Symptoms of Generalized Anxiety Disorder

The formal diagnosis of generalized anxiety disorder rests on these symptoms, which can be evaluated by psychiatrists and other mental health professionals.

Generalized Anxiety Disorder Symptoms

According to the DSM, “The essential feature of Generalized Anxiety Disorder is excessive anxiety and worry…occurring more days than not for a period of at least 6 months, about a number of events or activities” (p. 472). The following specific diagnostic criteria are reproduced verbatim (except for codings and page references) from the DSM-IV TR (where ‘IV TR’ indicates fourth edition, text revision), page 476.

Diagnostic Criteria for Generalized Anxiety Disorder

A. Excessive anxiety and worry (apprehensive expectation), occurring more days than not for a period of at least 6 months, about a number of events or activities (such as work or school performance).

B. The person finds it difficult to control the worry.

C. The anxiety and worry are associated with three (or more) of the following six symptoms (with at least some symptoms present for more days than not for the past 6 months). Note: Only one item is required in children.

  1. restlessness or feeling keyed up or on edge
  2. being easily fatigued
  3. difficulty concentrating or mind going blank
  4. irritability
  5. muscle tension
  6. sleep disturbances (difficulty falling or staying asleep, or restless unsatisfying sleep)

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D. The focus of the anxiety and worry is not confined to features of an Axis I disorder, e.g., the anxiety or worry is not about having a Panic Attack (as in Panic Disorder), being embarrassed in public (as in Social Phobia), being contaminated (as in Obsessive-Compulsive Disorder), gaining weight (as in Anorexia Nervosa), having multiple physical complaints (as in Somatization Disorder), or having a serious illness (as in Hypochondriasis), and the anxiety and worry do not occur exclusively during Posttraumatic Stress Disorder.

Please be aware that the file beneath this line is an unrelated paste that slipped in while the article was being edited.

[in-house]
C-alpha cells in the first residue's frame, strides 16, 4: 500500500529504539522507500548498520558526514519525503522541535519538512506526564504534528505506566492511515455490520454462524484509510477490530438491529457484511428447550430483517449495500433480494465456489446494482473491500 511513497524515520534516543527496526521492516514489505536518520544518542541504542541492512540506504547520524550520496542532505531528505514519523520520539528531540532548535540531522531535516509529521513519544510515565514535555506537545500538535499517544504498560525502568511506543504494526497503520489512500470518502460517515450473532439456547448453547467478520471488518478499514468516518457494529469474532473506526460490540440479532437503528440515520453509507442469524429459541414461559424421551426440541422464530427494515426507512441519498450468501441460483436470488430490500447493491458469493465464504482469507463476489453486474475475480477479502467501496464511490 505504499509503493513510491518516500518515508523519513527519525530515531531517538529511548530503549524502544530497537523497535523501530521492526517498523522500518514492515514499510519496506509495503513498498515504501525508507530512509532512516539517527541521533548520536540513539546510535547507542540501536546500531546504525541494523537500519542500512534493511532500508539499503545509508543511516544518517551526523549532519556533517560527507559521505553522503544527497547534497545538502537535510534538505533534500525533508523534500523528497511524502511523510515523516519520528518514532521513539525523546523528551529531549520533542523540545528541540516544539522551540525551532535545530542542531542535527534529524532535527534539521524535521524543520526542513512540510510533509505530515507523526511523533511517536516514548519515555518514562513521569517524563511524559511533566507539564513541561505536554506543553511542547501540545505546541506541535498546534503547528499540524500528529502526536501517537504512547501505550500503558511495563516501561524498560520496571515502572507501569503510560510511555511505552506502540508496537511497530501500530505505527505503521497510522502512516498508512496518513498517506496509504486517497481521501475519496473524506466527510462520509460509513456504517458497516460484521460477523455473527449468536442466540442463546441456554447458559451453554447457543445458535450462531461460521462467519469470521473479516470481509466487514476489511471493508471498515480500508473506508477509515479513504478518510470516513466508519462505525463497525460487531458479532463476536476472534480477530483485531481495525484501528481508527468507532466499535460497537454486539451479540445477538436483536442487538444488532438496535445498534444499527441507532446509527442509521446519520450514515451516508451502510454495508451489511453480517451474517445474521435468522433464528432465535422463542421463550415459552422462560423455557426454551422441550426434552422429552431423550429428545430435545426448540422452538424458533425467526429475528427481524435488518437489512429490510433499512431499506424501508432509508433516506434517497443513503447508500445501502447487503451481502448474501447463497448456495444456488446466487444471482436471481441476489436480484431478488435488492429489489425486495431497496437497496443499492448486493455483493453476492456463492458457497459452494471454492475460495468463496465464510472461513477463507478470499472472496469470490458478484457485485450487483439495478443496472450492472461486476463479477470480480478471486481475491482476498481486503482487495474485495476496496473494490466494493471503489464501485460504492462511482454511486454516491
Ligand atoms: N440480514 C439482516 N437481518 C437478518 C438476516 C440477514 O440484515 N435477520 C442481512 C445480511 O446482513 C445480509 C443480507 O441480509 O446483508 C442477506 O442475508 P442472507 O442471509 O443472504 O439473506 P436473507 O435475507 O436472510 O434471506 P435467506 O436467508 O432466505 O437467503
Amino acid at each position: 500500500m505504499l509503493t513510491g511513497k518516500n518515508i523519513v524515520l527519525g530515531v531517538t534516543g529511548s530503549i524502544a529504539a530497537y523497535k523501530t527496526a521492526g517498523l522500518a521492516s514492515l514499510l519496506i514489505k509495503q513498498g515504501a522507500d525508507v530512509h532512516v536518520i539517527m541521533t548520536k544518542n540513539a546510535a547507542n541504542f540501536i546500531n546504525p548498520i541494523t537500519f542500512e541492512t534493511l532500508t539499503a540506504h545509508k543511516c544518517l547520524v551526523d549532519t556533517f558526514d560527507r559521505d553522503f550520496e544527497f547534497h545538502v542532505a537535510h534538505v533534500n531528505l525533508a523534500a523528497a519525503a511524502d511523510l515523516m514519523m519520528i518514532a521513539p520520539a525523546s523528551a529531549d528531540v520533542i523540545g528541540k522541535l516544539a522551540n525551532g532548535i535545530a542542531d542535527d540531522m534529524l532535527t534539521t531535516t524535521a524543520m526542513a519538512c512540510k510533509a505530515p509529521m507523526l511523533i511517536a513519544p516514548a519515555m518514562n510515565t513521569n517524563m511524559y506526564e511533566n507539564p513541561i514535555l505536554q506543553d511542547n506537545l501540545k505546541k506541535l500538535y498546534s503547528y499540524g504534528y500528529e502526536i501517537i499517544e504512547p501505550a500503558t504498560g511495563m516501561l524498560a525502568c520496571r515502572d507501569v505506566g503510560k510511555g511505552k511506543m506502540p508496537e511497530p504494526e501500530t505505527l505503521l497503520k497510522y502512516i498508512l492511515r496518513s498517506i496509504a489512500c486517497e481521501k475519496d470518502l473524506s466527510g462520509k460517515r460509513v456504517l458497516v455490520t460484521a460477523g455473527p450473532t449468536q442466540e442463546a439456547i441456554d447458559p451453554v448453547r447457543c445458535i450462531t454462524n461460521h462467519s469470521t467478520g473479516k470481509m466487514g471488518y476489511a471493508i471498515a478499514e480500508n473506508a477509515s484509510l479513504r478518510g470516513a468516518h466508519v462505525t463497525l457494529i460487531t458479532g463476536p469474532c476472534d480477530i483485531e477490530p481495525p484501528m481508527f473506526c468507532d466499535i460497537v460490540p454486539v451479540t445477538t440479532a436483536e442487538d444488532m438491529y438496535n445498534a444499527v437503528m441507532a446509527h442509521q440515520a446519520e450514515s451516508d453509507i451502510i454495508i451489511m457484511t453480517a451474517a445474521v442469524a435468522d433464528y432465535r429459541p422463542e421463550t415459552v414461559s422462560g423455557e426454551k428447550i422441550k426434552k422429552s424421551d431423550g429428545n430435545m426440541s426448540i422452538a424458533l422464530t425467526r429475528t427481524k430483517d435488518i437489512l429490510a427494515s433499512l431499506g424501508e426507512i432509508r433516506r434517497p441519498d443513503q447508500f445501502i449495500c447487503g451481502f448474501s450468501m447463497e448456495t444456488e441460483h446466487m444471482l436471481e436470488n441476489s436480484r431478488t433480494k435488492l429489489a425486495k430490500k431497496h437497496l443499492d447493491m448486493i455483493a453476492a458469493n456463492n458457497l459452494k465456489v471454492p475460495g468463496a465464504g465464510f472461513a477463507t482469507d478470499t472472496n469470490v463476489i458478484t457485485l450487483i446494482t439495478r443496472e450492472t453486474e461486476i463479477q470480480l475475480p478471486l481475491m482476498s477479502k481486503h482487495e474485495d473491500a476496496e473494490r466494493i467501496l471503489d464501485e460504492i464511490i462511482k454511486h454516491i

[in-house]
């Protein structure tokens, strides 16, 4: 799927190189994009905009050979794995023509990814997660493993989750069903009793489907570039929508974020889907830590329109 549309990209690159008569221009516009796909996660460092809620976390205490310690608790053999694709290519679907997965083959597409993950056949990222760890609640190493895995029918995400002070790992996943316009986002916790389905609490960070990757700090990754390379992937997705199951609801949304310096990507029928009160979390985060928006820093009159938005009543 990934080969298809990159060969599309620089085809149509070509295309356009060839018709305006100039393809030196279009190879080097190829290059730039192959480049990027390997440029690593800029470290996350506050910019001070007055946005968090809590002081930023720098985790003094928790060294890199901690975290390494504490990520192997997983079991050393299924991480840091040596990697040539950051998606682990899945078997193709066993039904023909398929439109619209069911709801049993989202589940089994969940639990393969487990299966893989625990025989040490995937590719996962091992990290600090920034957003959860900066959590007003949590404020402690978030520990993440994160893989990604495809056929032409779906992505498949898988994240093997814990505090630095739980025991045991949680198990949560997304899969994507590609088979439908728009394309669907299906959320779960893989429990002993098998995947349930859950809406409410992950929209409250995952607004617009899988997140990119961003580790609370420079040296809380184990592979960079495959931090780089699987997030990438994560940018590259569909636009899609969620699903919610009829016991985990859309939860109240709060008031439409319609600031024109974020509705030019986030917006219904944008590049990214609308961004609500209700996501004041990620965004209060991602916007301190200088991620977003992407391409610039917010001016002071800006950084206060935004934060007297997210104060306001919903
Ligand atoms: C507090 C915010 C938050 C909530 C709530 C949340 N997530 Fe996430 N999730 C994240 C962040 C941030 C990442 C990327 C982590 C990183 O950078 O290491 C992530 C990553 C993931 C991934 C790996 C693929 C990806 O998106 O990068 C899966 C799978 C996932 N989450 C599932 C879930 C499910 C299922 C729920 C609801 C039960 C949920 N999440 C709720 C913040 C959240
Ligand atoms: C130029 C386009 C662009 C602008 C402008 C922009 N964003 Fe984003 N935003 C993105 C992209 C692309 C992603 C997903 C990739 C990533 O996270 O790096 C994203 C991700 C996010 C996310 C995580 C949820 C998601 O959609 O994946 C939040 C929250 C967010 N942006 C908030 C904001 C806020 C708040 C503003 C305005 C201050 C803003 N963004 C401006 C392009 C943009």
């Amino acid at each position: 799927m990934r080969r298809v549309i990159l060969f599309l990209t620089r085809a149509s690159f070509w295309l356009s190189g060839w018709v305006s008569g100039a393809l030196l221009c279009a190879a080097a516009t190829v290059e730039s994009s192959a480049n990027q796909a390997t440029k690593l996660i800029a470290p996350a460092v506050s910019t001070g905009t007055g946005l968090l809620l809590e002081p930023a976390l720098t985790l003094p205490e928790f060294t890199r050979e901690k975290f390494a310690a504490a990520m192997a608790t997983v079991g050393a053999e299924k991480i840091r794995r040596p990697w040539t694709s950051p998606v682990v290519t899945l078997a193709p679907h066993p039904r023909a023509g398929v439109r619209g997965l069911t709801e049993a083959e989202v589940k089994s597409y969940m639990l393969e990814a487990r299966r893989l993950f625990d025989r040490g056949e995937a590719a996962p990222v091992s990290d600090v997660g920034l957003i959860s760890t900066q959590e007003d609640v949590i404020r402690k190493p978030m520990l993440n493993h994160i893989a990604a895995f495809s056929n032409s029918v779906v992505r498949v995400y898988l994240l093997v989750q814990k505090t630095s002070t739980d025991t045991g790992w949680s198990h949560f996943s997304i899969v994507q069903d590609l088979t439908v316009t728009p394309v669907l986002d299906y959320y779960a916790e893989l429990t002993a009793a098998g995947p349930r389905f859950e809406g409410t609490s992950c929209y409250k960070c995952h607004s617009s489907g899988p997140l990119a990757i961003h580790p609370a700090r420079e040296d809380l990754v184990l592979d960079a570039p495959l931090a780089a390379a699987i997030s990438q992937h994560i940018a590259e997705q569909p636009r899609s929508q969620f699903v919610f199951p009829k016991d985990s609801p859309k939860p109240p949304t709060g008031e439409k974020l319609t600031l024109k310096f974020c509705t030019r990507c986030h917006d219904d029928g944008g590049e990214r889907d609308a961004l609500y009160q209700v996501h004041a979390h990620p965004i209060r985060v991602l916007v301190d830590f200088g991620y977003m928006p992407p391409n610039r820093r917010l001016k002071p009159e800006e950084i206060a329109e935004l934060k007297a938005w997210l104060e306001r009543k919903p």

E. The anxiety, worry, or physical symptoms cause clinically significant distress or impairment in social, occupational, or other important areas of functioning.

F. The disturbance is not due to the direct physiological effects of a substance (e.g., a drug of abuse, a medication) or a general medical condition (e.g., hyperthyroidism) and does not occur exclusively during a Mood Disorder, a Psychotic Disorder, or a Pervasive Developmental Disorder.

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Our material is not intended as a substitute for direct consultation with a qualified mental health professional. Please seek professional advice if you are experiencing any mental health concern.

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